Think about what this means, brothers and sisters. When the Father sets us off in the Christian life, he does not say, “Well, I hope you have what it takes to finish. I sure hope you can make it to the end.” No, the Father equips us with everything we could possibly need. Consider, just for a moment, all the Father gives to his children. He gives his children the Holy Spirit who dwells in God’s people and conforms believers to the image of Christ. God gives his children spiritual gifts that enable us to be a blessing to him and to others. God gives his children his Word – his holy, inspired, life-giving, soul-sustaining Word – his Word that is able to make us wise and give us insight, his Word that reveals truth and proclaims to us the precious promises of the gospel. God gives his children the church, the body of Christ – brothers and sisters who are committed to helping us hold fast in the faith. And most incredible of all, God gives his children himself, so that whatever we face in the Christian life, we face it with the confidence that God is with us, that he will never leave us or forsake us in Christ. The Holy Spirit, spiritual gifts, the Scriptures, the body of Christ, and God himself – brothers and sisters, that is everything good. This is the Father’s provision to his children, and his provision is perfect.

And yet, if we miss this next connection, then we perhaps miss the glory of it all. How can the Father give us such a perfect provision? Why do we receive such bountiful blessing from God, rather than the judgment we deserve? The answer, brothers and sisters, is the resurrection of Christ. It is not by accident that v20 precedes v21. Before anything else, we need Christ crucified and resurrected for us and our salvation. Before anything else, we need the Great Shepherd of sheep raised again from the dead, and only then, in in light of his resurrection, do we receive from the Father all that we need for life and godliness. Do you see it? It is because of the empty tomb that God gives to us from his own fullness.

In fact, the point is even deeper than that. Because the tomb is empty, we also have the assurance that the Father is not presently holding out on us. The empty tomb is the Father’s promise that his provision is enough. In that sense, we think of Paul’s words in Romans 8 – “He who did not spare his own Son but gave him up for us all, how will he not also with him graciously give us all things?” You see, it’s the same promise as here in Hebrews 13. And again, why is that promise true? Because the tomb is gloriously empty.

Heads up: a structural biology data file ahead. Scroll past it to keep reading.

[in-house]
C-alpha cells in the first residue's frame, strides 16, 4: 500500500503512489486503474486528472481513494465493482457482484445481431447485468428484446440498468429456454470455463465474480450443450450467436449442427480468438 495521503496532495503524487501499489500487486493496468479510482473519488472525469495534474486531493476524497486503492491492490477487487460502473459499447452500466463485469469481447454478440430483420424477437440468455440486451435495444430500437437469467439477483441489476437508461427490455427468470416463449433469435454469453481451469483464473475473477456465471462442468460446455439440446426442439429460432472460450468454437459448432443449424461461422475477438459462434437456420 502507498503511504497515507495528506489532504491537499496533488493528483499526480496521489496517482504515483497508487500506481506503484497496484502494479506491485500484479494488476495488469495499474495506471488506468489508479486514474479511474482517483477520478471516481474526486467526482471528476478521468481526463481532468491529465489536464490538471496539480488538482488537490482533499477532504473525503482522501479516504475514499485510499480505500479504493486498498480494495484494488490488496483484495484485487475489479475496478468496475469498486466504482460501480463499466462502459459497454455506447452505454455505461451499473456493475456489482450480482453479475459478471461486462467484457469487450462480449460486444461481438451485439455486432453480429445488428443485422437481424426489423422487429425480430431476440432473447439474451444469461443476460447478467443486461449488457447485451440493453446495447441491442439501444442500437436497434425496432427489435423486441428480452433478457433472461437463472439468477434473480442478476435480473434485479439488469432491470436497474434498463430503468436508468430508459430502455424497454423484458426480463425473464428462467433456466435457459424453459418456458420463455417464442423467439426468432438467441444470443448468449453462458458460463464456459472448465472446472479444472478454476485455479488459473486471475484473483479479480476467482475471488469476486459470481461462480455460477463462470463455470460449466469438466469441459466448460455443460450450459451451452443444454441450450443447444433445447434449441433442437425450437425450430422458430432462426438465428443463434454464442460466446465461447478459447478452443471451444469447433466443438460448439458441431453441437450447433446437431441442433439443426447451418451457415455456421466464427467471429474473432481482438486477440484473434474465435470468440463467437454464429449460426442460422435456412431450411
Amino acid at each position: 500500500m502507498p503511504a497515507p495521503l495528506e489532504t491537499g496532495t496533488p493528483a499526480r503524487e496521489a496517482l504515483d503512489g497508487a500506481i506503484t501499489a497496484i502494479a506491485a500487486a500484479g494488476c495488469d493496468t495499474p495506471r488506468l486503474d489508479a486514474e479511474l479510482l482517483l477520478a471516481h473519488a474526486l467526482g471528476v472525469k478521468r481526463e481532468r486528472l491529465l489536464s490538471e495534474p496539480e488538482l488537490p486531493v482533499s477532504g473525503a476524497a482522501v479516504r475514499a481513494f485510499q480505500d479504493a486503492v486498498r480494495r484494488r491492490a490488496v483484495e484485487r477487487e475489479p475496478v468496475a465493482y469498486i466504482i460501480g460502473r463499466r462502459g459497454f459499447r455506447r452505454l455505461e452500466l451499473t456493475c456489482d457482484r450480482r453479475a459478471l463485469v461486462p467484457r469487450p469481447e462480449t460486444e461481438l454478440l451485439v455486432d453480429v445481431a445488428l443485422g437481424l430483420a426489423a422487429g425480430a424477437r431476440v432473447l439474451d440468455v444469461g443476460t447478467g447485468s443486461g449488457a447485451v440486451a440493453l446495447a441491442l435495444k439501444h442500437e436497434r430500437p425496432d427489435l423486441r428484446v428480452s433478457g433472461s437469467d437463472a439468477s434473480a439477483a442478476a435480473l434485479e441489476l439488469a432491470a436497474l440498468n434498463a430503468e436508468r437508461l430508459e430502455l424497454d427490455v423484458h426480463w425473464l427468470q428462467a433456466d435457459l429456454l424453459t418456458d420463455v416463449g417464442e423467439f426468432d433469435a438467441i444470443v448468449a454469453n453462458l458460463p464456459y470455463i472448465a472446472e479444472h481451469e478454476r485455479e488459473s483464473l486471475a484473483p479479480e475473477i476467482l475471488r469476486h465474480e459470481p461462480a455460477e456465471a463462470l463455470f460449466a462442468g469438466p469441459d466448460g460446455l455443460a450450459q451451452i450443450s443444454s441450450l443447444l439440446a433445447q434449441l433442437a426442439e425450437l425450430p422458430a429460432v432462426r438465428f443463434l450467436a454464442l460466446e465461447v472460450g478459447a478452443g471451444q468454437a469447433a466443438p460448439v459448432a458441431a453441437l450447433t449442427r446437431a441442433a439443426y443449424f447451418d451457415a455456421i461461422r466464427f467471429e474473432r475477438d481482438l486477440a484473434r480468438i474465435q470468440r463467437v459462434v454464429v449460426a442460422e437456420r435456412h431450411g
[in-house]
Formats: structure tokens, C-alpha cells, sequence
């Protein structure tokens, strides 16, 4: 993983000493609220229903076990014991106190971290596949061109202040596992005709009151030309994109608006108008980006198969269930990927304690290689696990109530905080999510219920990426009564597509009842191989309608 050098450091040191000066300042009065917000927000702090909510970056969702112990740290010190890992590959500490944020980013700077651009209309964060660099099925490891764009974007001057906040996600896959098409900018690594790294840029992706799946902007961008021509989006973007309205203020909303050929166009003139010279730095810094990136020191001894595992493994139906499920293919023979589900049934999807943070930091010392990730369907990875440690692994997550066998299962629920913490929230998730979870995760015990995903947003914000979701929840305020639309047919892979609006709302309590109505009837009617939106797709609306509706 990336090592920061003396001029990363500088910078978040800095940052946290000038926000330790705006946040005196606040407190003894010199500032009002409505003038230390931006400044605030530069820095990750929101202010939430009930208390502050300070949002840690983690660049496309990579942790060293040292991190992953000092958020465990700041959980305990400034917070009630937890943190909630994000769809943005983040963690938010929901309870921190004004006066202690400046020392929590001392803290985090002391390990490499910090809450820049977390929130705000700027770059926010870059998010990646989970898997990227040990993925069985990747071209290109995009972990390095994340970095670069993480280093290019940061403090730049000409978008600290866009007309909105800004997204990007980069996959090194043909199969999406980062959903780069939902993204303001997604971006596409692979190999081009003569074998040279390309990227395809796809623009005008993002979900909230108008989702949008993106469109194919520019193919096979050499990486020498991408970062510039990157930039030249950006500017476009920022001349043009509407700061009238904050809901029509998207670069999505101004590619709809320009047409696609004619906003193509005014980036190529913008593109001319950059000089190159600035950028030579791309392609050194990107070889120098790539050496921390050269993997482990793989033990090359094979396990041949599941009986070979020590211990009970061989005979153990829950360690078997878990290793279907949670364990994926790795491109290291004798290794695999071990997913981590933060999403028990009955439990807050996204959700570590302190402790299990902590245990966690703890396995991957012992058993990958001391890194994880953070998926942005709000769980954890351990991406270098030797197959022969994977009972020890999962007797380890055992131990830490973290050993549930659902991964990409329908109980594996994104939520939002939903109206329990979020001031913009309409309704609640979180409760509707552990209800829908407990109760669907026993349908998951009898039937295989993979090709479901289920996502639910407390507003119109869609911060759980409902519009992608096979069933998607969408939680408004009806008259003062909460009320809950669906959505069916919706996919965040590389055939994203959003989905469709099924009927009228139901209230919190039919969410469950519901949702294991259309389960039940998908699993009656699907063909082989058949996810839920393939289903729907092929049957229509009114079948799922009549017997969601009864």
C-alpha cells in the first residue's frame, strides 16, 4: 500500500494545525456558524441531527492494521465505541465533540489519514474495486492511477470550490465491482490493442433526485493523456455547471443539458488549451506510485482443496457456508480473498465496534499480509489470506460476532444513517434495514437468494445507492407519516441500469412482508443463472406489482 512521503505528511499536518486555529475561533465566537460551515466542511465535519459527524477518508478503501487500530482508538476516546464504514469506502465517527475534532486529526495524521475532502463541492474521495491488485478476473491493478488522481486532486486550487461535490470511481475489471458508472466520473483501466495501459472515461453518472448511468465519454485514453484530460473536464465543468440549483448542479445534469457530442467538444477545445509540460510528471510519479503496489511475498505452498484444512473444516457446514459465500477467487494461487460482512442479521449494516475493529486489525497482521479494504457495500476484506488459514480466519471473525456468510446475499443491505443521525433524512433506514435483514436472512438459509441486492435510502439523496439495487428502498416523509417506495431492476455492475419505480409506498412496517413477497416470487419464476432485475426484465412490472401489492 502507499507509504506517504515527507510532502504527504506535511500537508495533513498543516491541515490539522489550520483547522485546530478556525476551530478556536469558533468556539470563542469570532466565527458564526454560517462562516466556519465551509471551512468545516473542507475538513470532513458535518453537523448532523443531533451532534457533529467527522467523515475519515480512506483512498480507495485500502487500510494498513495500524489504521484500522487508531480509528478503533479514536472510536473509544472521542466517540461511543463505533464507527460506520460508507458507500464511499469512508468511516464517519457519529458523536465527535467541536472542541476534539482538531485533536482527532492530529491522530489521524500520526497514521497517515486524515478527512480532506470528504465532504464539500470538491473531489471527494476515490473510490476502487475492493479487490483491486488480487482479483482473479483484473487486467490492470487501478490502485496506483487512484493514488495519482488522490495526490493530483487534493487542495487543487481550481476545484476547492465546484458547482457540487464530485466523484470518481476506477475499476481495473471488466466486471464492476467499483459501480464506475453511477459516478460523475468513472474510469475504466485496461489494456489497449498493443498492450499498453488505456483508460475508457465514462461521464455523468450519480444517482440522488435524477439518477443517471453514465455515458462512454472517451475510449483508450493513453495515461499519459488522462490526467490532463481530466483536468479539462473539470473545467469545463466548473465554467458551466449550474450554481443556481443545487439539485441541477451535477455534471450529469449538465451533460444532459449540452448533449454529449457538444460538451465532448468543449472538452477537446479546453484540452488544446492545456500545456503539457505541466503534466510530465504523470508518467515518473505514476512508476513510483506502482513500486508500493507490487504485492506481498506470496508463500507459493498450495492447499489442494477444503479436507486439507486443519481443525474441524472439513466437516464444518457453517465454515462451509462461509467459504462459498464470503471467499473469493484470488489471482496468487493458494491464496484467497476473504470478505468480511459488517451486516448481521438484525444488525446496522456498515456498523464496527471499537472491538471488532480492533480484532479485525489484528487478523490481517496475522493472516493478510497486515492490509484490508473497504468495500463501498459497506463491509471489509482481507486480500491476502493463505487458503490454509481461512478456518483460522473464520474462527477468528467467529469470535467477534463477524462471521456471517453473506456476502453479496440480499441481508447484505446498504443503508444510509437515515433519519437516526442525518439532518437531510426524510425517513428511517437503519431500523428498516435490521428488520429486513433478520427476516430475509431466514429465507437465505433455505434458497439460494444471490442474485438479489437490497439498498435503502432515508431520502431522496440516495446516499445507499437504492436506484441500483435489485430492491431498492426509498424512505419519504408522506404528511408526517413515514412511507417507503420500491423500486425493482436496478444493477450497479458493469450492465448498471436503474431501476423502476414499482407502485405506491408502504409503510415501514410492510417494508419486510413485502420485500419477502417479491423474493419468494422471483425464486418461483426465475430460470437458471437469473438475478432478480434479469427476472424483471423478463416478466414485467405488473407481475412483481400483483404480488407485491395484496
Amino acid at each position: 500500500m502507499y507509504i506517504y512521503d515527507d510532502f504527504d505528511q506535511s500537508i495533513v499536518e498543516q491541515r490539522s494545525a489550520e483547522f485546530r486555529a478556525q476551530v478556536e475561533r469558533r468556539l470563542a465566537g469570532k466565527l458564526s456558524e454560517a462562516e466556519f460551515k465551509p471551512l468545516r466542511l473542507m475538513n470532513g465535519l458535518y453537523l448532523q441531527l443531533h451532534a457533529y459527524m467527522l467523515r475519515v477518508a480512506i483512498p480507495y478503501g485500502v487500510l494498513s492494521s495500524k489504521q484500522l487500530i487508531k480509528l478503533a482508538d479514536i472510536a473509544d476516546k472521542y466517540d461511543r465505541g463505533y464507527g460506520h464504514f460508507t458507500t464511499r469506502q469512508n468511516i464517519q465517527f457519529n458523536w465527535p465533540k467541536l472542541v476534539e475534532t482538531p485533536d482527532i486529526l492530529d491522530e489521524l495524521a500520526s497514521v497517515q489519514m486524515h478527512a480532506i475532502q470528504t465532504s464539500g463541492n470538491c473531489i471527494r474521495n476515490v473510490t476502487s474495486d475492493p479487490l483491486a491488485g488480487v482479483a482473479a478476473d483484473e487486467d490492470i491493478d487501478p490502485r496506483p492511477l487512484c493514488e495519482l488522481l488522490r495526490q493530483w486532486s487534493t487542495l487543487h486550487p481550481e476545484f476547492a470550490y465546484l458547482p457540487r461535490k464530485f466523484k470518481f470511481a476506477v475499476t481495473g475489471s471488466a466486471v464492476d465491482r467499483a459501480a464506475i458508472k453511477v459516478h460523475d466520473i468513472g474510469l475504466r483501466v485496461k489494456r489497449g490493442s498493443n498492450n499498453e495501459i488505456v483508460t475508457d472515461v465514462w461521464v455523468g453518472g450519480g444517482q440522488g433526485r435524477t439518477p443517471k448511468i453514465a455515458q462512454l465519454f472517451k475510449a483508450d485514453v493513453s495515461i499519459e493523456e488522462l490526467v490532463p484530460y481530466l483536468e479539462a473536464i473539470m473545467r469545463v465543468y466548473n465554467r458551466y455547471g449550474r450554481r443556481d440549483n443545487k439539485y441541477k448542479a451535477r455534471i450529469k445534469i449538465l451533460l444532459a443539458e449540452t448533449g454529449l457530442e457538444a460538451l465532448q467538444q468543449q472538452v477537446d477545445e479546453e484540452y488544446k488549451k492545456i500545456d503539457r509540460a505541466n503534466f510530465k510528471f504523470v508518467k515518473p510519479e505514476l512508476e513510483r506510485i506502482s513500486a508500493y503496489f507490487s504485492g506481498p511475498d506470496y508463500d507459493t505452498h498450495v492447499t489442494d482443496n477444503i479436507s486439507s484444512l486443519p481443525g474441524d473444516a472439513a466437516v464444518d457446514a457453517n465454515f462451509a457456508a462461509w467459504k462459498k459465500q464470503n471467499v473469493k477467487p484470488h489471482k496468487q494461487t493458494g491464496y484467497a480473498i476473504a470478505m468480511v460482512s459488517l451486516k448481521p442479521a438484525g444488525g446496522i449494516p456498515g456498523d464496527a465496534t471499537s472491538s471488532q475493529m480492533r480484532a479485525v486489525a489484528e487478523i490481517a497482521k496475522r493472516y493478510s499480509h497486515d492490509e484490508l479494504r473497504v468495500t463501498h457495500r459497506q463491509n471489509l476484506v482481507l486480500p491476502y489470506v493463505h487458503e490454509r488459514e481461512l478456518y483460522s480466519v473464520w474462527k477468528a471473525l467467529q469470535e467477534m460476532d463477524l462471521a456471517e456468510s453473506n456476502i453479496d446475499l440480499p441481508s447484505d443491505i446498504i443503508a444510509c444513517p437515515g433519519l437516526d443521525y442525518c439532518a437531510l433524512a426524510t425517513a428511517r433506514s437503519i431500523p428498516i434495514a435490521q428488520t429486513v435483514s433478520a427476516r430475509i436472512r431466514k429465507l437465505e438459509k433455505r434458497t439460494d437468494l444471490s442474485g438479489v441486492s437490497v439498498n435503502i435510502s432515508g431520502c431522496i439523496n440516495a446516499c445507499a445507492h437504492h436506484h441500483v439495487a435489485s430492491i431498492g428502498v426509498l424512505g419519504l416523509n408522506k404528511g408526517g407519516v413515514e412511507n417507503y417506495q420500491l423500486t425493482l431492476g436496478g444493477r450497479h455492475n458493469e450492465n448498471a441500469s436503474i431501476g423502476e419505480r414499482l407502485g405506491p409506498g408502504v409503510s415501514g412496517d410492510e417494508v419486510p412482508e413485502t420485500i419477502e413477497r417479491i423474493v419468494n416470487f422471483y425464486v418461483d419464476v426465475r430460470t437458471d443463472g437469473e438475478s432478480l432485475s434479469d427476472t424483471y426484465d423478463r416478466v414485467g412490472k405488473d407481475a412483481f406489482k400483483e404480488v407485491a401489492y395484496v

Brothers and sisters, I want to end with this encouragement. There will be seasons when your Christian life feels like anything but victorious. There will be seasons when you’ve got no strength left to fight the good fight. It may even be that way for you right now, this morning. But if so, I pray you’ll look to the resurrection of Christ, and see in his empty tomb the Father’s provision of everything you need. I pray you’ll see how the resurrection of Christ is both a reality and a promise. It’s a reality in that Christ can never die again, his work of salvation is finished once and for all. And it’s a promise that right now, today, the Father stands ready to provide what you need for life and godliness. Look to God’s Word, brothers and sisters. Remember the promises of God now fulfilled in Jesus Christ. Hold to the gospel, and remember the blessed truth that through the gospel, God holds on to his children to the very end. The resurrection of Christ reveals to us, with absolute certainty, that the Father has provided all we need for life and godliness.

Certainty of salvation, the triumph of Christ, the assurance of the gospel, the provision of the Father – each of those truths is precious to believers, and each of those truths is revealed to us in what we celebrate this morning – the Resurrection of the Son of God. Brothers and sisters, what better way to end this Resurrection Sunday than with the declaration that ends our passage, v21 – May the God of peace work in us that which is pleasing in his sight, through Jesus Christ, to whom be glory forever and ever. He is risen indeed. Amen.